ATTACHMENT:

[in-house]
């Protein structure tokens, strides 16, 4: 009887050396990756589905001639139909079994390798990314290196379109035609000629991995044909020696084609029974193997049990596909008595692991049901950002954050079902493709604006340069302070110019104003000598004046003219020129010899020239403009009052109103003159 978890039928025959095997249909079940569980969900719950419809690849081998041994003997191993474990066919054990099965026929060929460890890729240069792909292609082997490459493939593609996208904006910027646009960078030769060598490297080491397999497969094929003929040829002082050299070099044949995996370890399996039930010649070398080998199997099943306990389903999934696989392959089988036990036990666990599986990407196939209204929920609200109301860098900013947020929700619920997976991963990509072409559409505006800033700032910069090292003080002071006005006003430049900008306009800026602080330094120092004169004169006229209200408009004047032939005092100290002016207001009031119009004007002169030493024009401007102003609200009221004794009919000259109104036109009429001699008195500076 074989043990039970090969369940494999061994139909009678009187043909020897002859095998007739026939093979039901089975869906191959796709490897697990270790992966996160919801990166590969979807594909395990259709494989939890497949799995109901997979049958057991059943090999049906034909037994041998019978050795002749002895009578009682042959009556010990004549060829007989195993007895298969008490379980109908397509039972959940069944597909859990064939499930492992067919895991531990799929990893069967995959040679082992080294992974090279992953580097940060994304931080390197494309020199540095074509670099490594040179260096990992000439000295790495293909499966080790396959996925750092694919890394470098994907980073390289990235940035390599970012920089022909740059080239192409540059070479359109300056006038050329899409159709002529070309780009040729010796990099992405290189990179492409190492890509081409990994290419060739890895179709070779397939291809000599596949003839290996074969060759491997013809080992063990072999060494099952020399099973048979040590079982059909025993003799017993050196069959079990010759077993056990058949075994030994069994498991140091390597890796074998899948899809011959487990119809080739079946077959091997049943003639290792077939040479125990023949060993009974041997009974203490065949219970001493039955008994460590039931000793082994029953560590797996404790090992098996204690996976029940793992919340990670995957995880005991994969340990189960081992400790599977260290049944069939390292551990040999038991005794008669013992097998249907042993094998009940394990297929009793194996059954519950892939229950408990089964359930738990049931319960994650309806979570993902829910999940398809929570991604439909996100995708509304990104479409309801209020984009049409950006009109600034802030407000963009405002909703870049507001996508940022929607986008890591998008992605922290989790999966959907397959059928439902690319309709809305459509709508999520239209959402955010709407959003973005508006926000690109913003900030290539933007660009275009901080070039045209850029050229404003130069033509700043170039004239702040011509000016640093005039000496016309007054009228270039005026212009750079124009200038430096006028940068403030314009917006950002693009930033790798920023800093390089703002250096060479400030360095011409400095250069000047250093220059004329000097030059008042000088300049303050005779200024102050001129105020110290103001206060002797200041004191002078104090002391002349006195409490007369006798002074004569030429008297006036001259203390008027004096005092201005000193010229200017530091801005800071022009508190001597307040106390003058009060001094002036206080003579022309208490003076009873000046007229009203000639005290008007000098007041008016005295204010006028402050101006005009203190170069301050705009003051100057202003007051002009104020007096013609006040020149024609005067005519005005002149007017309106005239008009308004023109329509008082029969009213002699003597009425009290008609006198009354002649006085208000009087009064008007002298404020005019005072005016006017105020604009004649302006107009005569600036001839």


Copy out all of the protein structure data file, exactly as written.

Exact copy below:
[in-house]
């Protein structure tokens, strides 16, 4: 009887050396990756589905001639139909079994390798990314290196379109035609000629991995044909020696084609029974193997049990596909008595692991049901950002954050079902493709604006340069302070110019104003000598004046003219020129010899020239403009009052109103003159 978890039928025959095997249909079940569980969900719950419809690849081998041994003997191993474990066919054990099965026929060929460890890729240069792909292609082997490459493939593609996208904006910027646009960078030769060598490297080491397999497969094929003929040829002082050299070099044949995996370890399996039930010649070398080998199997099943306990389903999934696989392959089988036990036990666990599986990407196939209204929920609200109301860098900013947020929700619920997976991963990509072409559409505006800033700032910069090292003080002071006005006003430049900008306009800026602080330094120092004169004169006229209200408009004047032939005092100290002016207001009031119009004007002169030493024009401007102003609200009221004794009919000259109104036109009429001699008195500076 074989043990039970090969369940494999061994139909009678009187043909020897002859095998007739026939093979039901089975869906191959796709490897697990270790992966996160919801990166590969979807594909395990259709494989939890497949799995109901997979049958057991059943090999049906034909037994041998019978050795002749002895009578009682042959009556010990004549060829007989195993007895298969008490379980109908397509039972959940069944597909859990064939499930492992067919895991531990799929990893069967995959040679082992080294992974090279992953580097940060994304931080390197494309020199540095074509670099490594040179260096990992000439000295790495293909499966080790396959996925750092694919890394470098994907980073390289990235940035390599970012920089022909740059080239192409540059070479359109300056006038050329899409159709002529070309780009040729010796990099992405290189990179492409190492890509081409990994290419060739890895179709070779397939291809000599596949003839290996074969060759491997013809080992063990072999060494099952020399099973048979040590079982059909025993003799017993050196069959079990010759077993056990058949075994030994069994498991140091390597890796074998899948899809011959487990119809080739079946077959091997049943003639290792077939040479125990023949060993009974041997009974203490065949219970001493039955008994460590039931000793082994029953560590797996404790090992098996204690996976029940793992919340990670995957995880005991994969340990189960081992400790599977260290049944069939390292551990040999038991005794008669013992097998249907042993094998009940394990297929009793194996059954519950892939229950408990089964359930738990049931319960994650309806979570993902829910999940398809929570991604439909996100995708509304990104479409309801209020984009049409950006009109600034802030407000963009405002909703870049507001996508940022929607986008890591998008992605922290989790999966959907397959059928439902690319309709809305459509709508999520239209959402955010709407959003973005508006926000690109913003900030290539933007660009275009901080070039045209850029050229404003130069033509700043170039004239702040011509000016640093005039000496016309007054009228270039005026212009750079124009200038430096006028940068403030314009917006950002693009930033790798920023800093390089703002250096060479400030360095011409400095250069000047250093220059004329000097030059008042000088300049303050005779200024102050001129105020110290103001206060002797200041004191002078104090002391002349006195409490007369006798002074004569030429008297006036001259203390008027004096005092201005000193010229200017530091801005800071022009508190001597307040106390003058009060001094002036206080003579022309208490003076009873000046007229009203000639005290008007000098007041008016005295204010006028402050101006005009203190170069301050705009003051100057202003007051002009104020007096013609006040020149024609005067005519005005002149007017309106005239008009308004023109329509008082029969009213002699003597009425009290008609006198009354002649006085208000009087009064008007002298404020005019005072005016006017105020604009004649302006107009005569600036001839």